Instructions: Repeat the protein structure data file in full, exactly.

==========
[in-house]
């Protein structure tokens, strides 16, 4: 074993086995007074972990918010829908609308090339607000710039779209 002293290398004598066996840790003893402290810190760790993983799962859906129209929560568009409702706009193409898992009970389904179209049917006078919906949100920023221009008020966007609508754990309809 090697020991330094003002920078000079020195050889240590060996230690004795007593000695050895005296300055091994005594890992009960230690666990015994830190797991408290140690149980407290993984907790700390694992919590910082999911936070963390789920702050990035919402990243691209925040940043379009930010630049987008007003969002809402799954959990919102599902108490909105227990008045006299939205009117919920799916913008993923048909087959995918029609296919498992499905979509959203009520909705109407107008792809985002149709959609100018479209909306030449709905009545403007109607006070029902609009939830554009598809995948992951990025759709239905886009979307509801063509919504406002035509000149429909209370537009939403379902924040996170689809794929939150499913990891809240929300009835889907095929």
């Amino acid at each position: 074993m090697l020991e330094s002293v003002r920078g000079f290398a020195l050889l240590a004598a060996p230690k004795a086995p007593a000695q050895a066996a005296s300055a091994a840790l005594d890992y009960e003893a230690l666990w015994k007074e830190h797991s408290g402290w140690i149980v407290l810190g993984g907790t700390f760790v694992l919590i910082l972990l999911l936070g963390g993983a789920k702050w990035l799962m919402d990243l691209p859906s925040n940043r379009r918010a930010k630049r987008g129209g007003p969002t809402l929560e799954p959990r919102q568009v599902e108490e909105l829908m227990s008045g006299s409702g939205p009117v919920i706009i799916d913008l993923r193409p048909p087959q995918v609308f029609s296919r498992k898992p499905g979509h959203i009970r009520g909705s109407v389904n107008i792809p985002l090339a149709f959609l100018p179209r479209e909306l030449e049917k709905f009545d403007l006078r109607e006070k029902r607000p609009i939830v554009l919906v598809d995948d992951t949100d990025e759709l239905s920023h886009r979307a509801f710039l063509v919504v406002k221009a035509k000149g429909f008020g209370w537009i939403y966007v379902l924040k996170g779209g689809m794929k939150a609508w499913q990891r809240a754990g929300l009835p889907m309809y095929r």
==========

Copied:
[in-house]
């Protein structure tokens, strides 16, 4: 074993086995007074972990918010829908609308090339607000710039779209 002293290398004598066996840790003893402290810190760790993983799962859906129209929560568009409702706009193409898992009970389904179209049917006078919906949100920023221009008020966007609508754990309809 090697020991330094003002920078000079020195050889240590060996230690004795007593000695050895005296300055091994005594890992009960230690666990015994830190797991408290140690149980407290993984907790700390694992919590910082999911936070963390789920702050990035919402990243691209925040940043379009930010630049987008007003969002809402799954959990919102599902108490909105227990008045006299939205009117919920799916913008993923048909087959995918029609296919498992499905979509959203009520909705109407107008792809985002149709959609100018479209909306030449709905009545403007109607006070029902609009939830554009598809995948992951990025759709239905886009979307509801063509919504406002035509000149429909209370537009939403379902924040996170689809794929939150499913990891809240929300009835889907095929």
């Amino acid at each position: 074993m090697l020991e330094s002293v003002r920078g000079f290398a020195l050889l240590a004598a060996p230690k004795a086995p007593a000695q050895a066996a005296s300055a091994a840790l005594d890992y009960e003893a230690l666990w015994k007074e830190h797991s408290g402290w140690i149980v407290l810190g993984g907790t700390f760790v694992l919590i910082l972990l999911l936070g963390g993983a789920k702050w990035l799962m919402d990243l691209p859906s925040n940043r379009r918010a930010k630049r987008g129209g007003p969002t809402l929560e799954p959990r919102q568009v599902e108490e909105l829908m227990s008045g006299s409702g939205p009117v919920i706009i799916d913008l993923r193409p048909p087959q995918v609308f029609s296919r498992k898992p499905g979509h959203i009970r009520g909705s109407v389904n107008i792809p985002l090339a149709f959609l100018p179209r479209e909306l030449e049917k709905f009545d403007l006078r109607e006070k029902r607000p609009i939830v554009l919906v598809d995948d992951t949100d990025e759709l239905s920023h886009r979307a509801f710039l063509v919504v406002k221009a035509k000149g429909f008020g209370w537009i939403y966007v379902l924040k996170g779209g689809m794929k939150a609508w499913q990891r809240a754990g929300l009835p889907m309809y095929r």